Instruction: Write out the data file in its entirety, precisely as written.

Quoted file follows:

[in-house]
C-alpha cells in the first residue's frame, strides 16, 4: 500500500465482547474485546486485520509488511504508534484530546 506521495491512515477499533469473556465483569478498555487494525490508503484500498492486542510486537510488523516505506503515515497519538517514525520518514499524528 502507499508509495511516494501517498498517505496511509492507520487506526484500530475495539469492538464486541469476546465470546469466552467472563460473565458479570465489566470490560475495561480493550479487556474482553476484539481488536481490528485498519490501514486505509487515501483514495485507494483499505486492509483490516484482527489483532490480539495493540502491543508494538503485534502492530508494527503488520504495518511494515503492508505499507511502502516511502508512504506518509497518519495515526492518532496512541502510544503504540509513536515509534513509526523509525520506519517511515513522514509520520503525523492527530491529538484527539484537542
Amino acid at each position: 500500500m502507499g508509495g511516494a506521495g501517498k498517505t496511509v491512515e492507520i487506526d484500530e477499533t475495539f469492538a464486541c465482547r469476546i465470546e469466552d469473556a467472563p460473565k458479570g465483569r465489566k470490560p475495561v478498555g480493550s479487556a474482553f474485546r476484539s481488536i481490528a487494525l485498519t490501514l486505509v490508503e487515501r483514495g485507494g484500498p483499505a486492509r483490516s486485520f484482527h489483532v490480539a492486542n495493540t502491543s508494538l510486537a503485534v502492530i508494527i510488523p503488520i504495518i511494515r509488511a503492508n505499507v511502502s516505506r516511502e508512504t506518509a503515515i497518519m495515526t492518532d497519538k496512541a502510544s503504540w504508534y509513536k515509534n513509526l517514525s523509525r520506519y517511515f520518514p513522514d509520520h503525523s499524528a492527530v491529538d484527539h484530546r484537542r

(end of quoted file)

[in-house]
C-alpha cells in the first residue's frame, strides 16, 4: 500500500465482547474485546486485520509488511504508534484530546 506521495491512515477499533469473556465483569478498555487494525490508503484500498492486542510486537510488523516505506503515515497519538517514525520518514499524528 502507499508509495511516494501517498498517505496511509492507520487506526484500530475495539469492538464486541469476546465470546469466552467472563460473565458479570465489566470490560475495561480493550479487556474482553476484539481488536481490528485498519490501514486505509487515501483514495485507494483499505486492509483490516484482527489483532490480539495493540502491543508494538503485534502492530508494527503488520504495518511494515503492508505499507511502502516511502508512504506518509497518519495515526492518532496512541502510544503504540509513536515509534513509526523509525520506519517511515513522514509520520503525523492527530491529538484527539484537542
Amino acid at each position: 500500500m502507499g508509495g511516494a506521495g501517498k498517505t496511509v491512515e492507520i487506526d484500530e477499533t475495539f469492538a464486541c465482547r469476546i465470546e469466552d469473556a467472563p460473565k458479570g465483569r465489566k470490560p475495561v478498555g480493550s479487556a474482553f474485546r476484539s481488536i481490528a487494525l485498519t490501514l486505509v490508503e487515501r483514495g485507494g484500498p483499505a486492509r483490516s486485520f484482527h489483532v490480539a492486542n495493540t502491543s508494538l510486537a503485534v502492530i508494527i510488523p503488520i504495518i511494515r509488511a503492508n505499507v511502502s516505506r516511502e508512504t506518509a503515515i497518519m495515526t492518532d497519538k496512541a502510544s503504540w504508534y509513536k515509534n513509526l517514525s523509525r520506519y517511515f520518514p513522514d509520520h503525523s499524528a492527530v491529538d484527539h484530546r484537542r